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Updated 10:00 AM October 19, 2009

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Spotlight: Peace Corps employee
brought numbers to Namibian children

Sooner or later, some people are bound to have a life-changing experience. For Alex Pompe, his came when he joined the Peace Corps.
(Photo by Scott Galvin, U-M Photo Services)

Pompe, a Peace Corps campus coordinator at The International Center and a first-year graduate student in the School of Information, was inspired by his past professors to join in the Corps. "I wanted the chance to impact youth the same way my amazing teachers had impacted me throughout my education," he recalls. "I decided it was the best time in my life to give two years to volunteering abroad."

Originally from Belvidere, Ill., Pompe graduated with a bachelor's degree in physics from the University of Illinois, Urbana-Champaign. But rather than pursue a doctorate, like he always had expected to do, Pompe took a different route.

"Two years is certainly a big commitment," he says, referring to the required serving term for most Peace Corps volunteers. "But I also considered it an amazing opportunity to become fully immersed in another culture."

Pompe was assigned to volunteer in Namibia, a country on the west coast of southern Africa. As part of his assignment, Pompe taught math to native students. "I did my best to replicate the influence (my former) teachers had in changing the way I thought about learning."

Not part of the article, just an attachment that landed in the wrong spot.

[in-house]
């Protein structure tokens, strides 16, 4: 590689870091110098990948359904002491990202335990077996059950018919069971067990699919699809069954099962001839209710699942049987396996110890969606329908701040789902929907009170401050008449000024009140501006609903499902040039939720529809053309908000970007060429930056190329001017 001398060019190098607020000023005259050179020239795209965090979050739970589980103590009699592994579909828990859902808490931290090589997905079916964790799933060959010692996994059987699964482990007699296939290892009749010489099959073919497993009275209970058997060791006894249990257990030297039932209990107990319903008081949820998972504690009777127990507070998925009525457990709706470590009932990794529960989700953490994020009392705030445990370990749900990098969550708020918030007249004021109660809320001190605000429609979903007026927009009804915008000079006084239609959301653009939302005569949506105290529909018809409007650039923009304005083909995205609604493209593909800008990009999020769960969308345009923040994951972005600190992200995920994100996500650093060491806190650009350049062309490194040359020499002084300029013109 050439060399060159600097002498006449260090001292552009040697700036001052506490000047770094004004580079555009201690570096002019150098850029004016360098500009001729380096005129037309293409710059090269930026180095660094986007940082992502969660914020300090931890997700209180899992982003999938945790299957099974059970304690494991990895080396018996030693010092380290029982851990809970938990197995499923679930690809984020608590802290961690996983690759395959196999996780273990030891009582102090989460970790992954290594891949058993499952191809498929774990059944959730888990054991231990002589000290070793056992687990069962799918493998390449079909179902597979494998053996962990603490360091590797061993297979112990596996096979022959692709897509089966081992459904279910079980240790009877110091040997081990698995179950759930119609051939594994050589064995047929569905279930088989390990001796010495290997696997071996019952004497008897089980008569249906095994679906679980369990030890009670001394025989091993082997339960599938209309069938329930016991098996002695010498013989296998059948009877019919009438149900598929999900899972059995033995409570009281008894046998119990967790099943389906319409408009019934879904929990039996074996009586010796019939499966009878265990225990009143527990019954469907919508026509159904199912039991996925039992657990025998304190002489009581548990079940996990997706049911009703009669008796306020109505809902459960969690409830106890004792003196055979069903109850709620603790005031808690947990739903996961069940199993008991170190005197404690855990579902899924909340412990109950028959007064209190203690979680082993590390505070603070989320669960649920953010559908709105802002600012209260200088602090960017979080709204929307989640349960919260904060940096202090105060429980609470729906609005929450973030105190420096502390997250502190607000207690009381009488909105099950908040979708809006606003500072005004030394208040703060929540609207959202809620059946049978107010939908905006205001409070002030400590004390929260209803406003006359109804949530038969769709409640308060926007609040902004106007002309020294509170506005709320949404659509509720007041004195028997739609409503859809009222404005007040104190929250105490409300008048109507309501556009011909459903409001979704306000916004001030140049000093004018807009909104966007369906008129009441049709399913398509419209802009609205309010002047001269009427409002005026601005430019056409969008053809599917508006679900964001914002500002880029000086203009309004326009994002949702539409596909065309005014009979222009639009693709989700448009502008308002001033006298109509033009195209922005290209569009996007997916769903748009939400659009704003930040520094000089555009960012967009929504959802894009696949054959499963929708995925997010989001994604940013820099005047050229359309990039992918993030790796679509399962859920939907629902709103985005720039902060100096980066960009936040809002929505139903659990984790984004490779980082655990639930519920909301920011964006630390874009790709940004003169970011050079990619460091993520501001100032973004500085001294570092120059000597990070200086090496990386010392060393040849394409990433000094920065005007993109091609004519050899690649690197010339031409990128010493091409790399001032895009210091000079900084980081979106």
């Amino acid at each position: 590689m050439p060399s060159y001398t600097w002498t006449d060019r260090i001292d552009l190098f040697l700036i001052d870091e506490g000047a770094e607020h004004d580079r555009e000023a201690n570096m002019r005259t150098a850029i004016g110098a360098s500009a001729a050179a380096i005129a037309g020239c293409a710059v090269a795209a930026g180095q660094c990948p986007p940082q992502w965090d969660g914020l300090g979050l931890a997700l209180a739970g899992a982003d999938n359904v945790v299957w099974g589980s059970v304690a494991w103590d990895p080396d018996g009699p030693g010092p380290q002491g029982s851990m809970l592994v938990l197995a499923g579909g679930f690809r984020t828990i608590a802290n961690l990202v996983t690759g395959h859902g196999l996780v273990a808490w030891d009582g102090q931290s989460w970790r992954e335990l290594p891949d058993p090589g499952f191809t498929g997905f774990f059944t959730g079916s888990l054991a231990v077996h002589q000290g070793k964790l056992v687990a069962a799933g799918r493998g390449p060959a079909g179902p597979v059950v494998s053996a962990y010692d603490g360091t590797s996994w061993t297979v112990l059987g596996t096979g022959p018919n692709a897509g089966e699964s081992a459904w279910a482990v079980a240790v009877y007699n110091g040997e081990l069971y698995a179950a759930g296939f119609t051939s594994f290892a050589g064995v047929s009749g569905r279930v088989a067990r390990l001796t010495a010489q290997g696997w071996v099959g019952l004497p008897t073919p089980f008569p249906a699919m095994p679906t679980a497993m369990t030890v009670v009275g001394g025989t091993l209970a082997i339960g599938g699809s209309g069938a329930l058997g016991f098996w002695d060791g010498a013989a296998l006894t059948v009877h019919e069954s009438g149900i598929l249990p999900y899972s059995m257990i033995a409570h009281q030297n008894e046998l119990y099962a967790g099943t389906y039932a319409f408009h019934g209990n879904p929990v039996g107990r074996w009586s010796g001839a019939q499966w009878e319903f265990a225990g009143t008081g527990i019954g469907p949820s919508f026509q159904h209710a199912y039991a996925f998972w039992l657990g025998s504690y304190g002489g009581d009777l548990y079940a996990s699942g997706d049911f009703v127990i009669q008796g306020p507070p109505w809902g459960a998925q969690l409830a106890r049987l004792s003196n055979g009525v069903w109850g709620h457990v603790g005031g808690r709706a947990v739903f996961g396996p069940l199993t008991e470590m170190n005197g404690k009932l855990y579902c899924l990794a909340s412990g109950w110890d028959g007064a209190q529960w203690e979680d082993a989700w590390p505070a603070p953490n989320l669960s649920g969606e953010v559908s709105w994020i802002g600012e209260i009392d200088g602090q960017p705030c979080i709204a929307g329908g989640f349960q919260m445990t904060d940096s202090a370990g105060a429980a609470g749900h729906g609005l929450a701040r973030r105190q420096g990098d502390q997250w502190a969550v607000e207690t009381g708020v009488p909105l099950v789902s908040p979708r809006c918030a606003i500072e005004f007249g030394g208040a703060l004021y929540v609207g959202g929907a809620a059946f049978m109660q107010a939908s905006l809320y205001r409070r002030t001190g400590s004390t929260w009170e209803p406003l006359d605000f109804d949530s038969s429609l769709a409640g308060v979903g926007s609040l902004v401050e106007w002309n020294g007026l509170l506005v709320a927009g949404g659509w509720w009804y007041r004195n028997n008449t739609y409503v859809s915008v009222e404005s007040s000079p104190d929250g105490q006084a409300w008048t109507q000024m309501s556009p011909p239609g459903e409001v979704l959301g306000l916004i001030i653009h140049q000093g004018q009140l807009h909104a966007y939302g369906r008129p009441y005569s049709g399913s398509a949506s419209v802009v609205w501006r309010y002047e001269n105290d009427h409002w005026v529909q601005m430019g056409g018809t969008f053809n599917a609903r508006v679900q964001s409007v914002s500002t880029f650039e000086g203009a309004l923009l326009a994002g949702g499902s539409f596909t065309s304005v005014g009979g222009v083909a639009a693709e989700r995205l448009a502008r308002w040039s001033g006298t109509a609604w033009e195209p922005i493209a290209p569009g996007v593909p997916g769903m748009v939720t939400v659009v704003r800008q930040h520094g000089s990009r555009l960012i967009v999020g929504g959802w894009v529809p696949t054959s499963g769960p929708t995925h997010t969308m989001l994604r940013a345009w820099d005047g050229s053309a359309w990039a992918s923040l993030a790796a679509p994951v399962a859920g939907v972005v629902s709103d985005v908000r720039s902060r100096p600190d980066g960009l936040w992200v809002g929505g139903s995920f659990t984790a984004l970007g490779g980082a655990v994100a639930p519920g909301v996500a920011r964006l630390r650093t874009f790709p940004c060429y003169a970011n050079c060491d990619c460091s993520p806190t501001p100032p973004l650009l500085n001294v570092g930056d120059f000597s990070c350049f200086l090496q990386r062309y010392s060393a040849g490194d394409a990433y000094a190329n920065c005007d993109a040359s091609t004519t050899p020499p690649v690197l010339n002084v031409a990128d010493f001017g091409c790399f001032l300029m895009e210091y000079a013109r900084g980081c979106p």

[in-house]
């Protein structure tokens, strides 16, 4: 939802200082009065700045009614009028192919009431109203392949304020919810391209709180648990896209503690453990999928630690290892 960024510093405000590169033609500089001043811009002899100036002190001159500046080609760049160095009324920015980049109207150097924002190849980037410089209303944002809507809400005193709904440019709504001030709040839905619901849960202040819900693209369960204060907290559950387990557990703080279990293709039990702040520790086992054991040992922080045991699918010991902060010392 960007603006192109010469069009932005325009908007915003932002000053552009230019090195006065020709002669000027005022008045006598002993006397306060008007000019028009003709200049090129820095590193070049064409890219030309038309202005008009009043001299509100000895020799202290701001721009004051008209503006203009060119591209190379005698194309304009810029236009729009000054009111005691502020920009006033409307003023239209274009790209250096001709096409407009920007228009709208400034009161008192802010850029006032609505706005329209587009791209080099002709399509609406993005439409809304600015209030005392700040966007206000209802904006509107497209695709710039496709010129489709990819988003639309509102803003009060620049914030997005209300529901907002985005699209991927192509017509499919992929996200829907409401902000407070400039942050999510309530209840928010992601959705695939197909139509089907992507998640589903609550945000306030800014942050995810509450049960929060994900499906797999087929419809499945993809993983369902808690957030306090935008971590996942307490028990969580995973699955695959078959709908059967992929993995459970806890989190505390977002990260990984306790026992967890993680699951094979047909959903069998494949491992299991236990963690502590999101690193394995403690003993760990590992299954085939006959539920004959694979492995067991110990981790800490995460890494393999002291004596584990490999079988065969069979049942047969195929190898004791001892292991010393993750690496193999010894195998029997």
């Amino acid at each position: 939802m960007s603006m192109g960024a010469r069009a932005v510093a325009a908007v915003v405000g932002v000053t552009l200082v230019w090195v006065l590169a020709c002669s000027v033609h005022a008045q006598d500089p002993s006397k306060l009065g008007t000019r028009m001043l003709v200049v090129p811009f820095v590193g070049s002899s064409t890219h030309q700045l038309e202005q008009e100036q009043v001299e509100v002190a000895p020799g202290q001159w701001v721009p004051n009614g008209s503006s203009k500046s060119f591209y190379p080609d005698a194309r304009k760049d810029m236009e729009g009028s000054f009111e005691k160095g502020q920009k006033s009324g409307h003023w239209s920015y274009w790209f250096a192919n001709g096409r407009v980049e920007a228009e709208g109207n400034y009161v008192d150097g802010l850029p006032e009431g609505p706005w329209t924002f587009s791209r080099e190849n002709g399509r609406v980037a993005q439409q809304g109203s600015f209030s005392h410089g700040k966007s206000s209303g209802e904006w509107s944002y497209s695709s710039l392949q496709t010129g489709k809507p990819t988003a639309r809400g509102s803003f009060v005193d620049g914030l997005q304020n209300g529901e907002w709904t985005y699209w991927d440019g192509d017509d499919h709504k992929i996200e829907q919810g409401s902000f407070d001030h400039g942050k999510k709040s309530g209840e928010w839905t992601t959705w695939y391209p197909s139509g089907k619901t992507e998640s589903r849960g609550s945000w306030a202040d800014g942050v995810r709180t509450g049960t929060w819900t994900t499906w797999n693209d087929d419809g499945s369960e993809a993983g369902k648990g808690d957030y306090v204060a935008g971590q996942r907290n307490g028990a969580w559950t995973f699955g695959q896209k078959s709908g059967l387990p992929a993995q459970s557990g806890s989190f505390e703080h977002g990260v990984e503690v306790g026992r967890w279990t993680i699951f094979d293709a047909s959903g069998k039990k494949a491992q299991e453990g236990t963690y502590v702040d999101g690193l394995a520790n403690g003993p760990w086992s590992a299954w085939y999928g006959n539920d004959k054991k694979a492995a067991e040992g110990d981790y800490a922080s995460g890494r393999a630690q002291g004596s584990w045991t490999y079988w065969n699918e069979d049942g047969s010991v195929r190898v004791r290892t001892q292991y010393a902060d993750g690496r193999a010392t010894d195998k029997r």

He also became very involved in activities outside of the classroom. "I worked on projects to improve information technology tools for education, started a school volleyball team, a school science club, and supervised students creating the first school yearbook and school choir CD."

After returning to the United States, Pompe knew he wanted to stay involved with the organization, so he began working as a Peace Corps campus coordinator at U-M. "I work as an information source for all students, faculty and area residents who are interested in possibly joining the Peace Corps," he says. "It is a great way to continue working in one of my passions while in graduate school."

At the university, student and faculty interest is high in joining the Peace Corps. So far, 2,276 U-M alumni have served, making it the fourth-highest all-time producer of volunteers among universities.

"It is great to see the student body today reflect the same commitment to service that led John F. Kennedy to form the Peace Corps 50 years ago on the steps (of the Michigan Union) less than 100 feet from my office," he says.

In his free time, Pompe is involved in many student groups at the School of Information and enjoys building guitars. "My apartment tends to look like the aftermath of a Pete Townsend solo," he laughs.

Typically, though, Pompe stays busy with Peace Corps administrative duties and recruitment events on campus. "Peace Corps has a presence at Michigan in many different ways," he explains. From recruiting to information sessions, and from returned volunteer reunions to interviewing prospective applicants, he has his hands full.

But Pompe knows that all of his hard work is worth it. "The legacy of that activism is manifested everyday when a student comes into my office wanting to change their life and the lives of others around the world."

Returned Peace Corps volunteers or those interested in joining may e-mail to get in contact with Pompe and the other campus coordinators.

The weekly Spotlight features staff members at the university. To nominate a candidate, please contact the Record staff at

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